Why it works: This explanation makes it clear that this teacher believes that effective teaching brings everyone together. You can also briefly mention educational theories or scientific studies that support your philosophy, or you can refer to other educators who illustrate your philosophy. You try to make it clear to your interviewers that you think carefully about how you teach and are well informed about educational practices.

Everyone in the classroom contributes as a student, teacher, and thinker. I learn as much from students as I do from myself. One way to emphasize this philosophy in my classes is to include regular feedback from students. For example, I ask students are required to complete a class assessment during the course where they reflect on the course objectives and provide feedback on whether the course will help them achieve those objectives. The students were so insightful and provided useful information for me about what works in class and what I can improve. I think we never stop learning and I want my students to know that we can learn from each other.

Why it works: This answer gives details of how the teacher sees his role. It also shows that the candidate is receptive to feedback and can incorporate it into their approach. This is a great answer when you have time to work out. If you sense this the interviewer wants to move on, fail to provide details.

Tips for the best answer

Determine your teaching philosophy before the interview. Think about your teaching methods and goals. How did you put your ideas into practice? What principles does your work show? Remember that a teaching philosophy is different from an educational theory.

To get to the point. Make sure you can express your beliefs succinctly. Ideally, you could summarize your teaching philosophy in one sentence if you had to. However, you should have details to provide, if you have time, speak at length.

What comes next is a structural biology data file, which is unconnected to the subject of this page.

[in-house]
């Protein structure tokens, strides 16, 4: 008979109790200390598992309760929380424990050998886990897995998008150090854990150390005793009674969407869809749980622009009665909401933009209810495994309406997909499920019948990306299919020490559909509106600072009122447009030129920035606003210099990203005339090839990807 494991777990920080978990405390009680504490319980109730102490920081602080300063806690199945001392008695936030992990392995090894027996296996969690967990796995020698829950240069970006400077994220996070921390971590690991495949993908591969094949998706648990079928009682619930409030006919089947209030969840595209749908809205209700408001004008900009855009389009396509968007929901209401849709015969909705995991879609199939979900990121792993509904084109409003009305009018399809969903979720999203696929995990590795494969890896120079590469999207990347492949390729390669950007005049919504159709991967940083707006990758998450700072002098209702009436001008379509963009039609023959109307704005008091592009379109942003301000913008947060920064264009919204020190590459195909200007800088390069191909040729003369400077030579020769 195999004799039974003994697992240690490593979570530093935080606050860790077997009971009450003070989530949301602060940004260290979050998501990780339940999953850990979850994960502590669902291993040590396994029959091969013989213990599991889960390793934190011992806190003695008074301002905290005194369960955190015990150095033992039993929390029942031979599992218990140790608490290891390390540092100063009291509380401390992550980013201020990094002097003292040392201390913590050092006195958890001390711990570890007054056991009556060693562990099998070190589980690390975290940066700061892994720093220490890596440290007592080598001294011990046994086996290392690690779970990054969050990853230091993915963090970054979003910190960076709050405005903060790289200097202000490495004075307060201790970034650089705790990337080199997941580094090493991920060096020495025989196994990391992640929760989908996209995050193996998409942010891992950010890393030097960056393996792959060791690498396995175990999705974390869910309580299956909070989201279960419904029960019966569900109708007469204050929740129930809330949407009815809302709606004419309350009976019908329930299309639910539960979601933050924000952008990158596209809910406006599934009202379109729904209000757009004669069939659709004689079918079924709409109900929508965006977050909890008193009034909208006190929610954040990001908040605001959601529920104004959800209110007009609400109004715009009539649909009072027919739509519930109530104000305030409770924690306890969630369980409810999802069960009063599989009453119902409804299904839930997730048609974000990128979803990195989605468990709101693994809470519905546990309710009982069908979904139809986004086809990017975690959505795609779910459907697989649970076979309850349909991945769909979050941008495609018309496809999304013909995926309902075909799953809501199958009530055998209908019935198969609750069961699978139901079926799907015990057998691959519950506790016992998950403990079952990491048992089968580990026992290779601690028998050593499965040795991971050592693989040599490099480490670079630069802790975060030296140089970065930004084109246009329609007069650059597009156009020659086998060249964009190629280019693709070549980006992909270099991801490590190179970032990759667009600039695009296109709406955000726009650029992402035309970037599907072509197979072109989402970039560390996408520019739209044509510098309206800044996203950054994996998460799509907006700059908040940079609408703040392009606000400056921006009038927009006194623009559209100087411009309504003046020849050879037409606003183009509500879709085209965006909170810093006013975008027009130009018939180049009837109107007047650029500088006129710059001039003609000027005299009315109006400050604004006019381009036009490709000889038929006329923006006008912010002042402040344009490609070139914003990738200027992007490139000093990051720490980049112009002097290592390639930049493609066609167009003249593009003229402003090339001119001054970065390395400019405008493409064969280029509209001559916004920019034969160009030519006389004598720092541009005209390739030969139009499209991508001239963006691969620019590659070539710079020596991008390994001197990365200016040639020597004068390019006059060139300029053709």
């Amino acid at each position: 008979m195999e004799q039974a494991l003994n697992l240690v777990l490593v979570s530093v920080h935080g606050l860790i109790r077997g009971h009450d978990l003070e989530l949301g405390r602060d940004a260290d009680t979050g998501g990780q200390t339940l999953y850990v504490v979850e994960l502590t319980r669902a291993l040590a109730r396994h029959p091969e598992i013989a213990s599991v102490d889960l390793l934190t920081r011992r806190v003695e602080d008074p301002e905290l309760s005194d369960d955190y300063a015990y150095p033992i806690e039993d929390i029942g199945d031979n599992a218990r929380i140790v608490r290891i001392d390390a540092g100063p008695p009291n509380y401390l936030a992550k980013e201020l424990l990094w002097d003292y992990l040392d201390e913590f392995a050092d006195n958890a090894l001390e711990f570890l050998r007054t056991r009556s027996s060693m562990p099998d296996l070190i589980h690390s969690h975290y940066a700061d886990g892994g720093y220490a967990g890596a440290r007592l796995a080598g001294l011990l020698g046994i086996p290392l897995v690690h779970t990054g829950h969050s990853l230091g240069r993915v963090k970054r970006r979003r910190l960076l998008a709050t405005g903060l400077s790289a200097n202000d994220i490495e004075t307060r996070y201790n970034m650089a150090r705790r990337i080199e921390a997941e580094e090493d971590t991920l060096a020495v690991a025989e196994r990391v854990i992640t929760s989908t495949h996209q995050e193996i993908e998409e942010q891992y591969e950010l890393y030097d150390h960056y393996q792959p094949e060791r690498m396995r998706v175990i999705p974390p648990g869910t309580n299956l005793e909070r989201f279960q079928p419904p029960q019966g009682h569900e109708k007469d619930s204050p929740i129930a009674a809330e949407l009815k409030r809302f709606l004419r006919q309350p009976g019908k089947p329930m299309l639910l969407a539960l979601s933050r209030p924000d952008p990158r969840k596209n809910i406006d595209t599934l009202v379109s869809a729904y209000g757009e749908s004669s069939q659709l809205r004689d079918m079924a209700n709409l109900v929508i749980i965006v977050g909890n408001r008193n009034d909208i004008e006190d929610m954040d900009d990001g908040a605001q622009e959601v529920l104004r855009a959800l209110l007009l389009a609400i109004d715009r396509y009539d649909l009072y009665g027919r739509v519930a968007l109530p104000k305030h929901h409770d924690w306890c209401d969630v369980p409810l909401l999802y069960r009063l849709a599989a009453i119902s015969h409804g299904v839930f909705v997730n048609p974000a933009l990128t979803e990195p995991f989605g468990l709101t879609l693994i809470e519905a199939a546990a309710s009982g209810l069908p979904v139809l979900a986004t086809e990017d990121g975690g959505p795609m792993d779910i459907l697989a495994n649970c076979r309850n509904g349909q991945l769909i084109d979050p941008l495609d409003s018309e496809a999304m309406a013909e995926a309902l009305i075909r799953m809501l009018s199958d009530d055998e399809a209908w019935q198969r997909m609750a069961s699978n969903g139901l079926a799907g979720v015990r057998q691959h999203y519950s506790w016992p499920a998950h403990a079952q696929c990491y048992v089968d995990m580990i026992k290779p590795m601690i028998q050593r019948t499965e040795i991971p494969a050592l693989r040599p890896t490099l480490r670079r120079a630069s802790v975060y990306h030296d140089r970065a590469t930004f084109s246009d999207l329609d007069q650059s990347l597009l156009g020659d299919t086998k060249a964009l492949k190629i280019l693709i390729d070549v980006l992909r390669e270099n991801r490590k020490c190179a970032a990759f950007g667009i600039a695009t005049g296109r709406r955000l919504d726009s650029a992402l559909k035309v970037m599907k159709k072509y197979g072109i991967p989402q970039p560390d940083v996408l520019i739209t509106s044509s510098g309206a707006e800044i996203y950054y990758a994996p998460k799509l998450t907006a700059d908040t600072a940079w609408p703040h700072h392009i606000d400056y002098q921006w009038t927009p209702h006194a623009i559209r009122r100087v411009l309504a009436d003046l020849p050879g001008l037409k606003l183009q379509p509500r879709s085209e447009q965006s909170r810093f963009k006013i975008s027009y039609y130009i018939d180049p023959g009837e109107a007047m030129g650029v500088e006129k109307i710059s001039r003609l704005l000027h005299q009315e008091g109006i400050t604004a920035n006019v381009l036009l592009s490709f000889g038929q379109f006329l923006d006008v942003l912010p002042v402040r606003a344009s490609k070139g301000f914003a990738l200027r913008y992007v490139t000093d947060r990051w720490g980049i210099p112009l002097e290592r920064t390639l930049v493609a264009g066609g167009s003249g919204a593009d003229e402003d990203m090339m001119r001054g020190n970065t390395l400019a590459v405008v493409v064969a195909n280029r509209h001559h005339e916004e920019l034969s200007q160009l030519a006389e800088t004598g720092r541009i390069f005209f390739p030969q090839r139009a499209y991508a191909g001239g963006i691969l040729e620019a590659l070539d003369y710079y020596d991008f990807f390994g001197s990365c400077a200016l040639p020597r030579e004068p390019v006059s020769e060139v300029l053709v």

What is not to be said

Avoid using words. A poorly organized or less succinct statement is difficult for others to understand and can hurt you. The interviewer wants to see that you understand your teaching philosophy and can describe it well.

Skip the stereotypes. Avoid generic and self-evident statements like "Everyone deserves a chance to learn". Sure, it is broad and applicable to many classroom situations, but the universality and obviousness make expression a problem. Simply put, if your philosophy is a truism or a cliché, it is obvious that you haven't thought about it much.

If your educational philosophy is indeed that everyone deserves a chance or something like that, make sure your statement is unique by explaining how you view the principle of equality as educational, you cannot imagine anyone disagreeing with your philosophy ie if you intelligently disagree for thoughtful reasons, then you have probably come across an obvious truism.

Possible follow-up questions

  • Why did you choose to become a teacher? - Best answers
  • What is your teaching style? - Best answers
  • How do you deal with stress? - Best answers
  • Tell me about a time when you were dealing with a challenging situation. - Best answers
  • What strategies do you use to motivate your students? - Best answers
  • How did you use technology in the classroom? - Best answers

Key takeaways

Prepare your answer before the interview: Practice describing your beliefs, goals, and methods.

Be concise: Summarize your philosophy in a sentence or two. Provide further details if necessary.

Avoid clichés: They can show how your statement relates to your unique point of view.